BaseManagedEntityId

Did you ever notice that GUIDs in error messages can seem consistent across management groups?

Did you ever wonder why you could count on your Managed Object IDs being the same across management groups?

Probably not, but it can actually be useful to know in advanced cases.  And since this took me hours to reverse engineer, I’m going to post it.  As I said in my profile, I post things I find interesting.  🙂

BaseManagedEntityId GUIDs are deterministic because they are hashes of known information.  OpsMgr does not use NewID() to generate random GUIDs on the fly.

If you want to know what your BaseManagedEntityId is going to be, you can use SQL Server functions to figure it out.  You just have to get the string exactly right.

The format of the string is:

TypeId={ManagedTypeId-GUID},{KeyProperty1Id-GUID}=some value,{KeyProperty2Id-GUID}=other value

ManagedTypeId GUID is available using Powershell

Get-MonitoringClass –Name “Microsoft.Windows.Computer” | fl Id

Or from the database

Select ManagedTypeId from BaseManagedType where FullName like ‘%Windows.Computer%’

 

PropertyId GUIDs are also available from Powershell

Get-MonitoringClass –Name “Microsoft.Windows.Computer” | Get-MonitoringObject | %{Get-MonitoringObjectProperty} | fl Name, Id

Or from the Database

Select * From ManagedTypeProperty where ManagedTypePropertyName = ‘PrincipalName’

 

Your string should look like this:

TypeId={EA99500D-8D52-FC52-B5A5-10DCD1E9D2BD},{5C324096-D928-76DB-E9E7-E629DCC261B1}=SERVER1.MYDOMAIN.LOCAL

Now you get your hash by plugging this string into SQL Server’s Hashbytes function:

declare @hashstring nvarchar(max)
select @hashstring = ‘TypeId={EA99500D-8D52-FC52-B5A5-10DCD1E9D2BD},{5C324096-D928-76DB-E9E7-E629DCC261B1}=SERVER1.MYDOMAIN.LOCAL’
select convert(UniqueIdentifier, HASHBYTES(‘SHA1’,’@hashstring)

If you did everything right, your result will be the same ID as the one in the database for your SERVER1.MYDOMAIN.LOCAL object of type Microsoft.Windows.Computer.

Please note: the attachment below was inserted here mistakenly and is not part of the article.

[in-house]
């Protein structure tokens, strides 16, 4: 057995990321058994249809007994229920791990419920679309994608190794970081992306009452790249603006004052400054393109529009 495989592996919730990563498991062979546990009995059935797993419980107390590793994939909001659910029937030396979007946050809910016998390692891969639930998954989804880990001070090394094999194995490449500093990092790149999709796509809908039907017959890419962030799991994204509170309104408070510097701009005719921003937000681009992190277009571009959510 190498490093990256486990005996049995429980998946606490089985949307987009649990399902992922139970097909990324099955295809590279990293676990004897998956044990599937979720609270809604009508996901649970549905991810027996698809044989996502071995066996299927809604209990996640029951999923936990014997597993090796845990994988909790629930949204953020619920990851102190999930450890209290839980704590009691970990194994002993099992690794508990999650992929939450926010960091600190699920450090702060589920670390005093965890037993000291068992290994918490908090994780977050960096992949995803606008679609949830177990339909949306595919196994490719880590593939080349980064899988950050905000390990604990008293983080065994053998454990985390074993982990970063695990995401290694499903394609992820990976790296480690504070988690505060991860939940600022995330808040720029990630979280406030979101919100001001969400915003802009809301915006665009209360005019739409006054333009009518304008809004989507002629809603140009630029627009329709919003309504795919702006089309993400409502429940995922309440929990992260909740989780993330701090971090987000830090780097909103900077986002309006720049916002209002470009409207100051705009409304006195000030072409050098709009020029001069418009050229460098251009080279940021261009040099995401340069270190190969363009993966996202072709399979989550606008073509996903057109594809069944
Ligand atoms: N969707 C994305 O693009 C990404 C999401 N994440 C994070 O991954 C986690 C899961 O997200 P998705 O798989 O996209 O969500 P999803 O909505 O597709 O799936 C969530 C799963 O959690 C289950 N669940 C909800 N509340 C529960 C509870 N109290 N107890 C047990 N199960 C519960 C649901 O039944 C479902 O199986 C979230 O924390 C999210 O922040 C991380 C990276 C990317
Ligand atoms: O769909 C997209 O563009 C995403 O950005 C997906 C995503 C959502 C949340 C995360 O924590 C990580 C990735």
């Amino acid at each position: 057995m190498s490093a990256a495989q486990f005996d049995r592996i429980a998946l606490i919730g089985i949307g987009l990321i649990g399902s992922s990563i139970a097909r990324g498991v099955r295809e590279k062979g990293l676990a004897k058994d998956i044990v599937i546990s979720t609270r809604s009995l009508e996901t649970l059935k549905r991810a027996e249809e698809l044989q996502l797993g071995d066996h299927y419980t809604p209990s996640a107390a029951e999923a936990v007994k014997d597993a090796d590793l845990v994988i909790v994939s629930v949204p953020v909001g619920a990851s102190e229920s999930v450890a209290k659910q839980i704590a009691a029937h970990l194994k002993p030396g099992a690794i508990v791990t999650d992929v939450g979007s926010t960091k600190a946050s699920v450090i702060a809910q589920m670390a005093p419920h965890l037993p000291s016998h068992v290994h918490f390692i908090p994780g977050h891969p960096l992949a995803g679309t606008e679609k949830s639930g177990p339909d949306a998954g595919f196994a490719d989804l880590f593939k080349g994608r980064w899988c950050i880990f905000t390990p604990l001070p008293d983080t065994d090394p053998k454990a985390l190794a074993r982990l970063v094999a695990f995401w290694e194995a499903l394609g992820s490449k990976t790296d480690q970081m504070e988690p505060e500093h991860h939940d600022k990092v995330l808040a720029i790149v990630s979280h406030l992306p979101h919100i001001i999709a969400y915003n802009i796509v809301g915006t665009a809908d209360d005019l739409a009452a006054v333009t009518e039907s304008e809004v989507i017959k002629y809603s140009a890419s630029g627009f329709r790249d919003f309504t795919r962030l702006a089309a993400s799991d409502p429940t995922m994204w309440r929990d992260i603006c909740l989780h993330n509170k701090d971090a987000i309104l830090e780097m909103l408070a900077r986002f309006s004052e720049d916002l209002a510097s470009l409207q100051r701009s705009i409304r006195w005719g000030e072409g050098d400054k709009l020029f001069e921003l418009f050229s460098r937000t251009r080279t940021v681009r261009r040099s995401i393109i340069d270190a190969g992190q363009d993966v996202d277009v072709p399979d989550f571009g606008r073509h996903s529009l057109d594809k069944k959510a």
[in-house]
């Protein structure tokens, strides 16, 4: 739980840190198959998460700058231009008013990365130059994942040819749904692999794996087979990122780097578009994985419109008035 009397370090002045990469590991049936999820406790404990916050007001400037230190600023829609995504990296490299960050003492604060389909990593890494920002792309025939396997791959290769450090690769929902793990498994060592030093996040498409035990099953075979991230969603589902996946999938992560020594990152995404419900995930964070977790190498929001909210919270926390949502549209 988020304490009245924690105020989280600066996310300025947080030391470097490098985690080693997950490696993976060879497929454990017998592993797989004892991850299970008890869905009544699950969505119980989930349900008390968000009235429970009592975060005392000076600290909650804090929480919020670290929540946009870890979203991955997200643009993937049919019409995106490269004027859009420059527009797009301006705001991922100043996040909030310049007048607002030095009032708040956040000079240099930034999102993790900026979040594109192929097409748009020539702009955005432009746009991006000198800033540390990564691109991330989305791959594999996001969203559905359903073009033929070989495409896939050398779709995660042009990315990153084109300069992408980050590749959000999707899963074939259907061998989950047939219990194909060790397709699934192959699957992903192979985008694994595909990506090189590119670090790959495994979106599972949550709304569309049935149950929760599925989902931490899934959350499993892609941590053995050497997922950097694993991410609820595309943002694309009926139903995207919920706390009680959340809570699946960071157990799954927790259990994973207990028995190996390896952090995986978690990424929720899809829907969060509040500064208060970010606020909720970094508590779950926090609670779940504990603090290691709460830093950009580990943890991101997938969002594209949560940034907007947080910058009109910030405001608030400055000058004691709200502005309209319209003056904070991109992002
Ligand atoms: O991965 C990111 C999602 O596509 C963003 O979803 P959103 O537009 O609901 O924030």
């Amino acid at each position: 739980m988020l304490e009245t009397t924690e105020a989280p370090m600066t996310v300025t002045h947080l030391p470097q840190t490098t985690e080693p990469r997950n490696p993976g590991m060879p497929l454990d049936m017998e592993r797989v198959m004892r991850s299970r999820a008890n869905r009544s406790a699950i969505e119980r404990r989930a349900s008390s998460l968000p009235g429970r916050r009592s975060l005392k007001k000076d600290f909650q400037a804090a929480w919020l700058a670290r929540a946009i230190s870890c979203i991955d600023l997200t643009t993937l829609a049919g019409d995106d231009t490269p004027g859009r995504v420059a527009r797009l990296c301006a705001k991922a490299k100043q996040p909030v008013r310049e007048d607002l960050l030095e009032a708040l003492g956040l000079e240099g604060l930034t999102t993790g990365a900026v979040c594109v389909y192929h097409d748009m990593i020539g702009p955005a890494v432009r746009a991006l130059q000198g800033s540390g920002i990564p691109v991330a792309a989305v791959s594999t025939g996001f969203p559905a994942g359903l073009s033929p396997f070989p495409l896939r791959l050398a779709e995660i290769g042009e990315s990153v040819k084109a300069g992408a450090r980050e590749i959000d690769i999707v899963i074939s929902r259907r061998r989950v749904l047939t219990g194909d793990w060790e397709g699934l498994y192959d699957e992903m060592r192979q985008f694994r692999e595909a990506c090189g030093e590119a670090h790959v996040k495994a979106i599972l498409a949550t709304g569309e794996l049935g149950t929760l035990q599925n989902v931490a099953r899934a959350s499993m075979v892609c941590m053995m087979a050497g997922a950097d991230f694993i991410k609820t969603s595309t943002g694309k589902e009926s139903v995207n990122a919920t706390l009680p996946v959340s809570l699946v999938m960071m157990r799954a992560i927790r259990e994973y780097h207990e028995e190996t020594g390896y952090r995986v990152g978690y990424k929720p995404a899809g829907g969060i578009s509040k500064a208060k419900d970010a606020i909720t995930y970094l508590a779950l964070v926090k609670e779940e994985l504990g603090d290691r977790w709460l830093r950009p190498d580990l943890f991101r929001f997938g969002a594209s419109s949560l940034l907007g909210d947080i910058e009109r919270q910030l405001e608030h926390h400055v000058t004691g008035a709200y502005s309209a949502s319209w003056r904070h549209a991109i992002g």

Be careful:

  • GUIDs and Property Values (Server1.MyDomain.Local in the above example) need to be all-capitals.  Also, interestingly enough, you need to alphabetize your property GUIDs.  For example, if your class type has two key properties, you have to put them in alphabetical order in the string, even if the order isn’t meaningful.
  • Hosting objects’ key properties are key properties of the object you are looking for
  • You have to use the least-derived non-abstract managed entity that has a key property.  So if your class inherits from an abstract type that has a key property defined, and that abstract type is hosted by another object, you have to provide all those keys, but your ManagedType is the non-abstract one just below the abstract one.
  • The runtime code that does this in R2 has a bug.  If you start to mess with this stuff, be sure to get the rollup of fixes (due Nov 09).  Otherwise your hashes won’t match.

I haven’t figured out how these GUIDs are generated for Singleton types without key properties defined.  I also am not sure how other IDs (e.g. ManagedTypeId, ManagedTypePropertyId) are generated, but I believe they are also hashes, not random GUIDs.

This is certainly SCOM Esoterica, but is actually useful for some posts I hope to write shortly involving creating alerts and setting monitor states for objects other than the one targeted by the rule/monitor.  Cool stuff, actually.

Update (10/14/09)

The Id of a singleton object is the same as its class Id.

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3 Responses to BaseManagedEntityId

  1. Mike Sargent says:

    In the OperationsManager database, you will find stored procedures that calculate the ID’s of other objects. For example, [fn_MPObjectId] takes an MP name, key token, and the name of an object in the MP and will return the ID for it. We have checked and this definately works for Class ID’s. There is also [fn_MPSubObjectId] to get the ID of things like the Properties of a Class.

    If you look at the rest of the scalar valued functions, you will find a large number that return the pre-computed ID values for some of the common objects. The pre-computed values do match what is calculated above.

    Mike

    • sentryboy says:

      Nice! Thanks for posting.
      I’m curious to know what you used this for that you did that level of database spelunking. I had a pretty obscure need for the IDs when I was working on this that got me to post the topic originally.

  2. Pingback: Service Manager 2012 SP1 secondary Management Server–Cannot set availability on a health service that doesn’t exist | Shaun Laughton

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